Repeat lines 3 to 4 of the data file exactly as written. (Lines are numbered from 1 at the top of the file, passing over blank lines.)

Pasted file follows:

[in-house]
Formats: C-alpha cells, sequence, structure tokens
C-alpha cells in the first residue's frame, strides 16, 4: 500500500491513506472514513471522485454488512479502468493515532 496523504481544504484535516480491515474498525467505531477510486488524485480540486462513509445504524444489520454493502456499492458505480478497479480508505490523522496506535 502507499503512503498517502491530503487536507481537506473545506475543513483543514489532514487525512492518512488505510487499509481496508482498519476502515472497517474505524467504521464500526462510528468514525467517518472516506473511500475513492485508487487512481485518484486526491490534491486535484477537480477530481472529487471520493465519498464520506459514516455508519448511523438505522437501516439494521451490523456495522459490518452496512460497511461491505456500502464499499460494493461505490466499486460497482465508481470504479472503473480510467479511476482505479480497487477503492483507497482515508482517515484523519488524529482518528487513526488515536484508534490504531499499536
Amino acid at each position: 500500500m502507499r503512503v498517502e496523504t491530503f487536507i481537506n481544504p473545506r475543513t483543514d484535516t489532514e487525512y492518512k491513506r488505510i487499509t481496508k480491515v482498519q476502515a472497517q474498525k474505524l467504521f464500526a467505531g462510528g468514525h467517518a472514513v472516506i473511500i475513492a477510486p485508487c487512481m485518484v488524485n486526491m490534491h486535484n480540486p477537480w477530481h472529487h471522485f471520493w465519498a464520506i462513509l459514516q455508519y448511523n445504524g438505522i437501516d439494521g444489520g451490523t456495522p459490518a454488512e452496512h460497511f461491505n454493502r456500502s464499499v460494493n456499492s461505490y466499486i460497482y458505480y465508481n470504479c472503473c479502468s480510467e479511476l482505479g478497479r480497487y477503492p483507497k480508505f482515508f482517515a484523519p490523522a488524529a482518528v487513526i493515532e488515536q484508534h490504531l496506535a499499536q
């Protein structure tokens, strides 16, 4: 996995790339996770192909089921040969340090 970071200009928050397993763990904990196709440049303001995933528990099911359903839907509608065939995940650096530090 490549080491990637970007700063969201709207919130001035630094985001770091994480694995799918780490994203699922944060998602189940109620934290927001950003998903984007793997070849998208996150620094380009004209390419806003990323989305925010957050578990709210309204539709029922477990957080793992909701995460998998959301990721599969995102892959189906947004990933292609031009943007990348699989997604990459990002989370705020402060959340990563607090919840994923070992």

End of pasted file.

C-alpha cells in the first residue's frame, strides 16, 4: 500500500491513506472514513471522485454488512479502468493515532 496523504481544504484535516480491515474498525467505531477510486488524485480540486462513509445504524444489520454493502456499492458505480478497479480508505490523522496506535 502507499503512503498517502491530503487536507481537506473545506475543513483543514489532514487525512492518512488505510487499509481496508482498519476502515472497517474505524467504521464500526462510528468514525467517518472516506473511500475513492485508487487512481485518484486526491490534491486535484477537480477530481472529487471520493465519498464520506459514516455508519448511523438505522437501516439494521451490523456495522459490518452496512460497511461491505456500502464499499460494493461505490466499486460497482465508481470504479472503473480510467479511476482505479480497487477503492483507497482515508482517515484523519488524529482518528487513526488515536484508534490504531499499536
Amino acid at each position: 500500500m502507499r503512503v498517502e496523504t491530503f487536507i481537506n481544504p473545506r475543513t483543514d484535516t489532514e487525512y492518512k491513506r488505510i487499509t481496508k480491515v482498519q476502515a472497517q474498525k474505524l467504521f464500526a467505531g462510528g468514525h467517518a472514513v472516506i473511500i475513492a477510486p485508487c487512481m485518484v488524485n486526491m490534491h486535484n480540486p477537480w477530481h472529487h471522485f471520493w465519498a464520506i462513509l459514516q455508519y448511523n445504524g438505522i437501516d439494521g444489520g451490523t456495522p459490518a454488512e452496512h460497511f461491505n454493502r456500502s464499499v460494493n456499492s461505490y466499486i460497482y458505480y465508481n470504479c472503473c479502468s480510467e479511476l482505479g478497479r480497487y477503492p483507497k480508505f482515508f482517515a484523519p490523522a488524529a482518528v487513526i493515532e488515536q484508534h490504531l496506535a499499536q